Lacock Village

More gardens were visited at the end of the week in sunnier climes, this time heading south to East Lambrook Manor Gardens, the home of  plantswoman Margery Fish who famously said “When in doubt, plant a geranium.” And yes I came away with several. A 15 minute drive from there took us to Montecute House (NT) and coffee then we returned for lunch at the Rose and Crown in East Lambrook before finishing the day at Barrington Court (NT) another 15 minutes away down the road. All built out of the lovely local honey-coloured hamstone.

We had a good week away, despite unsettled weather and enjoyed driving through the Somerset countryside and lots of little villages due to some interesting routes provided by Florence (our SatNav). If you are big on shopping then the Clark’s Village (retail outlet) on the outskirts of Street / Glastonbury or Kilver Court in Shepton Mallet, with its designer shops may interest you. We visited Kilver Court, but only to go to the gardens there which have been designed around a viaduct. They are quite interesting with the rock garden and pools and the small nursery attached has some very interesting plants for sale.

Going away in these odd times was different. It felt quite strange to be amongst people on fairly busy streets, though most people respected your space. Masks were worn in every shop and restaurant (until seated), staff wore masks or visors and tables were kept at a distance. You do have to be patient and tolerant with the service though as we found it tended to be very slow in many places. To be expected as businesses had only just opened to indoor service when we visited. Many hospitality venues are struggling for staff too. And it is best to book tables especially at the weekend and check if booking to venues is required.

PS You can tell that we are unused to going away from home. For the first time ever I managed to leave my camera battery charger at home. So many photos were taken using my phone which drained the battery as you can imagine! One way to limit the number of photos taken.

Flashback Friday #21

Road Trip: USA California – San Fran to Carmel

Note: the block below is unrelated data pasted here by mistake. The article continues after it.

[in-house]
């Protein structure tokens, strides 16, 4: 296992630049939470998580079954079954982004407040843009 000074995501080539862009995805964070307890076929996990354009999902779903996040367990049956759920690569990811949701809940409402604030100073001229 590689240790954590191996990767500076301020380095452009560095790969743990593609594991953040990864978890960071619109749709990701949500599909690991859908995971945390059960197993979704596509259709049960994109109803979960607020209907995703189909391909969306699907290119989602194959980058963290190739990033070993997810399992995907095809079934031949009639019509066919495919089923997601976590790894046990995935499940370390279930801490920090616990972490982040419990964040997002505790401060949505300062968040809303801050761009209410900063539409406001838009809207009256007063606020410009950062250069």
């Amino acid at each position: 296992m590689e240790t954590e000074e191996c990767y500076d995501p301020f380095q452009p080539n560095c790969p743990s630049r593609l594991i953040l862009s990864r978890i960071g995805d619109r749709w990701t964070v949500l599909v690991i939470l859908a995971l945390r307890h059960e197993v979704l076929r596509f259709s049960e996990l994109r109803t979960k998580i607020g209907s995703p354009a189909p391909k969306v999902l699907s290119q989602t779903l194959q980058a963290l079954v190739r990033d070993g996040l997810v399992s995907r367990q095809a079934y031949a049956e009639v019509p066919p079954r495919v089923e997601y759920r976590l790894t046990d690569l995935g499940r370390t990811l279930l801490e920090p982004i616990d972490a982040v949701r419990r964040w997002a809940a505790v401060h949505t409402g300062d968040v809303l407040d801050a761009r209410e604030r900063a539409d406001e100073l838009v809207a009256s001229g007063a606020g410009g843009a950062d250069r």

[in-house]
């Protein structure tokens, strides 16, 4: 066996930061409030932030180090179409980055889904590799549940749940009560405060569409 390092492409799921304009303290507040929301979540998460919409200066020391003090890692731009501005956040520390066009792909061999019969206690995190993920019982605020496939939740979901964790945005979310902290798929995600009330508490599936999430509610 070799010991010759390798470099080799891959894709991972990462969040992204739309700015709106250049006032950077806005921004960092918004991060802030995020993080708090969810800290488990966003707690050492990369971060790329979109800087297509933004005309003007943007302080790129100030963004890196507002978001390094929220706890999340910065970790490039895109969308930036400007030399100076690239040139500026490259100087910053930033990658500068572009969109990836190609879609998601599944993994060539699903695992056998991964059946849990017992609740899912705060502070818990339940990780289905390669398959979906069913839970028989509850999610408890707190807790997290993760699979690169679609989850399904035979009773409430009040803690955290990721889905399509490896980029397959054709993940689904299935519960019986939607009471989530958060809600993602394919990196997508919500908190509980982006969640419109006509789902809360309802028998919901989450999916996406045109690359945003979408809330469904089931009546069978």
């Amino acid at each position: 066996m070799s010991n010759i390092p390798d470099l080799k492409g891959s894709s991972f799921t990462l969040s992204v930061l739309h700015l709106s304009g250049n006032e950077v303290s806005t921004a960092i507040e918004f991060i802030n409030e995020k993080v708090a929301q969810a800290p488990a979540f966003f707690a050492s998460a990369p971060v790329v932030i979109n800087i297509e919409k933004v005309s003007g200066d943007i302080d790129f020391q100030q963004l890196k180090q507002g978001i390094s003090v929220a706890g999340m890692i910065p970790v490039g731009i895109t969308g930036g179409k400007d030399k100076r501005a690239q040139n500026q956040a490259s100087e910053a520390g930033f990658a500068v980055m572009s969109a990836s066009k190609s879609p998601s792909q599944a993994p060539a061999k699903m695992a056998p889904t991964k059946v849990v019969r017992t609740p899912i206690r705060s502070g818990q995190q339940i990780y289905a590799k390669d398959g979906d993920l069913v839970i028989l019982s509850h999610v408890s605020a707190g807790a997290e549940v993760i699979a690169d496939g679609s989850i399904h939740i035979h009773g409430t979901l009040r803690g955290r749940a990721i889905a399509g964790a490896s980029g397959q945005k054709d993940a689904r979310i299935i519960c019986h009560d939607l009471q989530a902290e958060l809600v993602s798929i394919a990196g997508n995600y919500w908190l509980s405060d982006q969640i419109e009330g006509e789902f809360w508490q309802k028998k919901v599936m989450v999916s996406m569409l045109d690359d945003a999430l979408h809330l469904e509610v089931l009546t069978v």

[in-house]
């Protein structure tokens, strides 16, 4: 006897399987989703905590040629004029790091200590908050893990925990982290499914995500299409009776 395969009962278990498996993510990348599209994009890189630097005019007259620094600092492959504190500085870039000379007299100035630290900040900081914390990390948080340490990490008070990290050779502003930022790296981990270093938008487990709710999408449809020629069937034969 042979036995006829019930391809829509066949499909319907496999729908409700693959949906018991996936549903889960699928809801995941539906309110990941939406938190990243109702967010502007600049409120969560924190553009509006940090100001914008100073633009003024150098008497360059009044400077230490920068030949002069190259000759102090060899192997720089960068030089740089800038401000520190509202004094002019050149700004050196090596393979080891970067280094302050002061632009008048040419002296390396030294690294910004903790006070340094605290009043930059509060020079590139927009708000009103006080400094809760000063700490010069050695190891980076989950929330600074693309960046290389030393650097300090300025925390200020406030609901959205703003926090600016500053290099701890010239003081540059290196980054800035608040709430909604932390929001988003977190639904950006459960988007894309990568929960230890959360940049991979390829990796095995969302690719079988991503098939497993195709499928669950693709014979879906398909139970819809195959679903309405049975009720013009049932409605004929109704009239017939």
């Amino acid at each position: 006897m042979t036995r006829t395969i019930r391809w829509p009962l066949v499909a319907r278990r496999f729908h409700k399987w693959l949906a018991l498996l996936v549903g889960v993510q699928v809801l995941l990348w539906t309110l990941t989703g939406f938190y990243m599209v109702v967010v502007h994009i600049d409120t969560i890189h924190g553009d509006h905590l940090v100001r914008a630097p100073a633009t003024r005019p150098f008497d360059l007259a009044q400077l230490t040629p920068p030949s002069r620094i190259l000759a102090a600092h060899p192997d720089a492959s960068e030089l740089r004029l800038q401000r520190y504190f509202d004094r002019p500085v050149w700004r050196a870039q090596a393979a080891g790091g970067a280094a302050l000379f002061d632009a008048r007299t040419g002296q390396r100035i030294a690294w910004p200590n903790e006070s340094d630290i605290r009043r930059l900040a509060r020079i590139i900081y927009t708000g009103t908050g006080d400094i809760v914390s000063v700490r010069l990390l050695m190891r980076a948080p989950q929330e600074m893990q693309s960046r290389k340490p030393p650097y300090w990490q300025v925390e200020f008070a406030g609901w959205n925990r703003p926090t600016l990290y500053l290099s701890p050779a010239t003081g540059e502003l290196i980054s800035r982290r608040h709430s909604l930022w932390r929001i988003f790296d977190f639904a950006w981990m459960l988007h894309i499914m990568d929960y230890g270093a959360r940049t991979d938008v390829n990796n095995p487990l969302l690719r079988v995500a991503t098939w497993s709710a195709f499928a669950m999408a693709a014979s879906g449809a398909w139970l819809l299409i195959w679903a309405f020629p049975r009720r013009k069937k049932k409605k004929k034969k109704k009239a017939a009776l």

On a visit to California, a few years ago, we had to travel to San Diego from San Francisco and decided that it might be fun to drive down the coast using the PCH rather than fly between the two cities. So from that decision a little road trip was born.


This is the first section between San Francisco and the lovely town of Carmel-by-the-Sea.

Distance: 133 miles via Halfmoon Bay, Santa Cruz
Time: 3 hours without stopping

The PCH (Pacific Highway) is one of those iconic drives that should be done in a pink Cadillac convertible with the top down making the most of the azure blue skies and brilliant Californian sunshine with plenty of Beach Boys and Mamas and Papas CDs on board. In reality this was February and an open top car was not an option. We ended up with a Chevvy, but a poor imitation of the Chrysler PT Cruiser with black tinted windows; the skies were gun-metal grey. Not the ideal start, but hey it felt good to be on the road.

We began our journey in San Francisco and immediately headed southwest on to the Cabrillo Highway at Pacifica to follow it south to Monterey and Carmel – our first stop. This is not a long section, but it can take a long time, as there are plenty of scenic viewpoints to stop off at on your way down the coast and in the summer there are several roadside food stalls to entice you.

Half Moon BayThe section between Pacifica and Half Moon Bay in San Mateo County is prone to periodic landslides and road closures and one stretch is known as the Devil’s Slide*. This particular stretch of road reminded me of Chapman’s Peak Drive in the Cape Peninsula, South Africa, as it hugs a similar steep promontory with equally stunning vistas. We stopped at Half Moon Bay to admire the surfers and the beautiful beach until the rain sent us scudding back to the car.

*(This stretch of the Cabrillo Highway has since been replaced by a road tunnel).

Don’t forget to stop at the family run Duartes Tavern in Pescadero which is a little further south and only 2 miles off the state road; it is still run by the 4th generation of Duartes and home to the worlds most divine Olallieberry Pie, world-famous Cream of Artichoke Soup, and Crab Cioppino. We, on the other hand have had a full breakfast there and no complaints. In this small town you can also find interesting craft shops, artichoke bread and a goat dairy. If you have the time a stroll along the Pescadero State Beach back at the junction with Highway One may bring you into contact with harbour seals among the sand dunes. Continue reading Flashback Friday #21